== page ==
Fees, Enhance Care
If you sat down and thought
about the last time you raised your fees, could you actually remember
that far back? Too many dentists are reluctant to adjust their fees.
They box themselves into providing discount dentistry year after
year. Consequently, the practice is idling. The
doctor and team are burning energy and getting no where. Worse yet,
it’s not just the practice that is suffering. Read on.
are a statement of the quality of the work provided. What message
does it send patients
the charges for service never change? More importantly, what message
does it send patients when the old equipment is never updated; when
that dinosaur of a computer system continues to limp along; when
new diagnostic technologies and services aren’t offered year
after year? Doctors agonize over how patients might respond to fee
increases, but they give little or no thought to what they are denying
patients in the way of enhanced and expanded services.
Ultimately, practices that do not increase fees on a regular schedule
are compromising both the practice and the patients.
a matter of routine, fees should be increased 5% annually or 2%
and 3% twice a year. If you’re finding yourself quaking at
the mere mention of any increase, it’s time for a shift in
your fee paradigm: Fee increases ultimately benefit
the patient. As revenue increases there is far more opportunity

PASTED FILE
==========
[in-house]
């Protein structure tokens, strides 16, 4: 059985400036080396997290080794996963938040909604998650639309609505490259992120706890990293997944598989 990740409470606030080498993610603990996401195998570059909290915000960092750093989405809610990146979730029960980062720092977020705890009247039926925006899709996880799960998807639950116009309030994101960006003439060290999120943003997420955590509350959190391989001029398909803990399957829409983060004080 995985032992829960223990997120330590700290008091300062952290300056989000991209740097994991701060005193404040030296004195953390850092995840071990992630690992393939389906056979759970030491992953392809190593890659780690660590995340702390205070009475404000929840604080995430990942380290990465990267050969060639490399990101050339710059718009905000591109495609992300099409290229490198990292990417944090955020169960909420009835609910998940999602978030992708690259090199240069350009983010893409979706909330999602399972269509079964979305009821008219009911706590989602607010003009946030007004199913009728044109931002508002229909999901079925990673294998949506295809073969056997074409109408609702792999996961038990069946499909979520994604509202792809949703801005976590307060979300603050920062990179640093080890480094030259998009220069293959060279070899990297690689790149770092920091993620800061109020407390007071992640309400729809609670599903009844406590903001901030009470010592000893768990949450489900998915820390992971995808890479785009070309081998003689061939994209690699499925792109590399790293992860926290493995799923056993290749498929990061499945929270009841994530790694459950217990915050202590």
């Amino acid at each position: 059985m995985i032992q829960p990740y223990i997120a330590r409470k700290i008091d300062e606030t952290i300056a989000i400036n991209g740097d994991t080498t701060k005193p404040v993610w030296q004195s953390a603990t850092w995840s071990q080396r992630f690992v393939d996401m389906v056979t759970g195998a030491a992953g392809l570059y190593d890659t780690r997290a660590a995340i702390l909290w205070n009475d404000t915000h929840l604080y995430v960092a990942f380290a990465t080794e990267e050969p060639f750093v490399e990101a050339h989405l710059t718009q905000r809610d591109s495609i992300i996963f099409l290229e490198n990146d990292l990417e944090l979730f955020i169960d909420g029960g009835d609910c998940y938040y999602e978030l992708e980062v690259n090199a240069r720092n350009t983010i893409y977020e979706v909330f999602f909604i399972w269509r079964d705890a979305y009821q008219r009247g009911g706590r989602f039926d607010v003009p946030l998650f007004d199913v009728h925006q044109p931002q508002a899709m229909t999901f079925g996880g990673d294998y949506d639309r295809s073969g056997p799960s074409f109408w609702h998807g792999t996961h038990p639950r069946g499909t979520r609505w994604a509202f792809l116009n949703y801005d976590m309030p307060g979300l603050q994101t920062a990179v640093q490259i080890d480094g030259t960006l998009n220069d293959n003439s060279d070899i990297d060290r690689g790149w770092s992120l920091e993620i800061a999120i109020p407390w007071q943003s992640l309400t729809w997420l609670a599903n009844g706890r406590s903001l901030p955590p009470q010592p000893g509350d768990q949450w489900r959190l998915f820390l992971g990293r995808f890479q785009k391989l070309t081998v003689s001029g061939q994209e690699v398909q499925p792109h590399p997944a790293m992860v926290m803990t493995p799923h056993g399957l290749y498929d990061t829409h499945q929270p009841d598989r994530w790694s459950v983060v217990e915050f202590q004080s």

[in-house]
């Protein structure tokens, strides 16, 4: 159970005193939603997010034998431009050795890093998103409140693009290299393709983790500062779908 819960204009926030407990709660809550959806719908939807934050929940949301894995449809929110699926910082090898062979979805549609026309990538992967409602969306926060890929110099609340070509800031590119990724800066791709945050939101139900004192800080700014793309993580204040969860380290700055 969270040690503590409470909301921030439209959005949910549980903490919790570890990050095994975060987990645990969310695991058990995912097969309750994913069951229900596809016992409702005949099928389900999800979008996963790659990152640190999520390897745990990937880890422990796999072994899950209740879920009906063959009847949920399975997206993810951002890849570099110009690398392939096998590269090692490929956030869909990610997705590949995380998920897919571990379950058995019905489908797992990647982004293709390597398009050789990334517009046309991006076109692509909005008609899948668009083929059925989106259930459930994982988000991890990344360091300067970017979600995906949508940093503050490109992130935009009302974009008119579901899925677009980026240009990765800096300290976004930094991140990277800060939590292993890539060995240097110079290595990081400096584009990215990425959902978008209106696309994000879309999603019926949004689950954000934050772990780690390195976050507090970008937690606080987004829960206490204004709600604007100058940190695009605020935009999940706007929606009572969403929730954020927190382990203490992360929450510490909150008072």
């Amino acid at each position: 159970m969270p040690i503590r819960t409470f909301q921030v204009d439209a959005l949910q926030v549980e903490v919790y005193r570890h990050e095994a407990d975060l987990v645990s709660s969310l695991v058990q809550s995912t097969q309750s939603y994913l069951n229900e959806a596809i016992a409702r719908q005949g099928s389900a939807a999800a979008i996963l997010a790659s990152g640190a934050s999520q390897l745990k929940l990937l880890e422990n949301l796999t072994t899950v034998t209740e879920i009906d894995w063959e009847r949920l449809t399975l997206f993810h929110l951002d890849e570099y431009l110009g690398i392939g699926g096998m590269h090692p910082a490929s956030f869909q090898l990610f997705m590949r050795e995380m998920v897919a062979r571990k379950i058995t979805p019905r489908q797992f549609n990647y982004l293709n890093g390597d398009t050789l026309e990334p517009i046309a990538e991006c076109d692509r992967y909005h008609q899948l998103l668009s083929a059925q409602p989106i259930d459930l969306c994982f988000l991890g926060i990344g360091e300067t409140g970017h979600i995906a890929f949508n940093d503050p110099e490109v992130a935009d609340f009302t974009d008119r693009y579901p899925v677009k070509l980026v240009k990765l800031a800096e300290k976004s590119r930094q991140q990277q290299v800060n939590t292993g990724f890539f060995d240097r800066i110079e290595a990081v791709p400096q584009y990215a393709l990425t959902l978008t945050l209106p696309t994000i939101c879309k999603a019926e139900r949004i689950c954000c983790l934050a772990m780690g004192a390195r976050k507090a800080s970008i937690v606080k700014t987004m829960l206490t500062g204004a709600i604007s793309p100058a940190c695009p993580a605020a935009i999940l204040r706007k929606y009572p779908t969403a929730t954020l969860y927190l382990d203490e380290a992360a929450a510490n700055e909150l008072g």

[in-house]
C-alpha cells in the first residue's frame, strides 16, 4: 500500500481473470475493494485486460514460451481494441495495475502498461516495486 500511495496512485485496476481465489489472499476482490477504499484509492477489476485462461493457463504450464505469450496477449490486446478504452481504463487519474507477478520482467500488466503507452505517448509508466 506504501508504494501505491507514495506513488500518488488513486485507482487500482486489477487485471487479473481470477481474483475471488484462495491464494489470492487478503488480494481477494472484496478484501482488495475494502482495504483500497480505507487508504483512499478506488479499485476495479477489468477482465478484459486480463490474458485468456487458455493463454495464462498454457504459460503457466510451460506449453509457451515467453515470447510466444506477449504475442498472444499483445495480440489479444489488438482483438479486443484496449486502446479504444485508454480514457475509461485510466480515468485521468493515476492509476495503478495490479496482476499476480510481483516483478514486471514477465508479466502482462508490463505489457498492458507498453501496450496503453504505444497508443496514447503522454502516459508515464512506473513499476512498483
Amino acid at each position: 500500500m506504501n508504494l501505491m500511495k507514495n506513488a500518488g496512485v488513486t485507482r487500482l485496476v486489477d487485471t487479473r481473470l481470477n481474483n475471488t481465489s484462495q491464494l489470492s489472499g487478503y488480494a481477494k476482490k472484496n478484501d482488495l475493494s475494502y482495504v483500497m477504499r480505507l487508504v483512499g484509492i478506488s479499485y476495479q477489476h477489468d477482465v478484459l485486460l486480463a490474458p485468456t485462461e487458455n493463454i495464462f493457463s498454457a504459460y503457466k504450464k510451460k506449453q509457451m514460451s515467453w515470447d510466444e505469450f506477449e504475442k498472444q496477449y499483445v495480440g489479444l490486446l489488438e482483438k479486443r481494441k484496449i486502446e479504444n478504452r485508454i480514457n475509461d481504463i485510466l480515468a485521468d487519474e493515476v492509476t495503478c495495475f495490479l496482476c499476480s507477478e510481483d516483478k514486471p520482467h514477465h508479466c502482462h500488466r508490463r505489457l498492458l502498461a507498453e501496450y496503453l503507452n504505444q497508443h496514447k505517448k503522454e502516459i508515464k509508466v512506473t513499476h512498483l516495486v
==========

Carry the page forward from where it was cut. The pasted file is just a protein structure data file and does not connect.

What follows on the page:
to expand and enhance services, to improve equipment, to implement
diagnostic technologies. When financial pressures are reduced the
team is more cohesive, therefore there is less staff turnover. And,
most importantly, the doctor’s stress is reduced significantly.
what you would like to do to improve patient care if you only had
the money, then take these 10 steps to establish a fair and reasonable
Increase income even before you increase fees. Overlap patients
during the first and last 10 minutes of each appointment.
the time required for each procedure, the fixed
expenses necessary to run the office, variable expenses including
supplies and lab fees, income required per hour to compensate
you, the dentist.
at where your expenses are as compared to where they should be.
Examine gross income and establish a goal to rein in expenses
so they line up according to the following benchmarks: Laboratory
expenses – 10%, dental supplies – 7%, Rent 5%, Employees’
salaries – 19-22%, payroll taxes and benefits – 3-5%.
how much you would like to work per week and how much you want
to earn per year. Determine the number of days
per week you will see patients and the number of hours you will
spend on treatment. If your annual production goal is $350,000,
you work 48 weeks a year, 36 hours per week, your hourly production
goal is $203.
a solid fee for each service and no waffling.
The receptionist’s second cousin Bob does not get a break
based on bloodline!
your neighbors. Study the fees of other dentists in your area
as well as the income demographics of your patients.
your fees on the quality of your work
and the overall quality of your team, which may be far different
than the skills and quality of the practice down the street.
your fees on a consistent schedule
payment options. Establish a relationship with a patient financing
company, such as CareCredit™.
Panic. When Mrs. Cartwright calls you up and chews you out because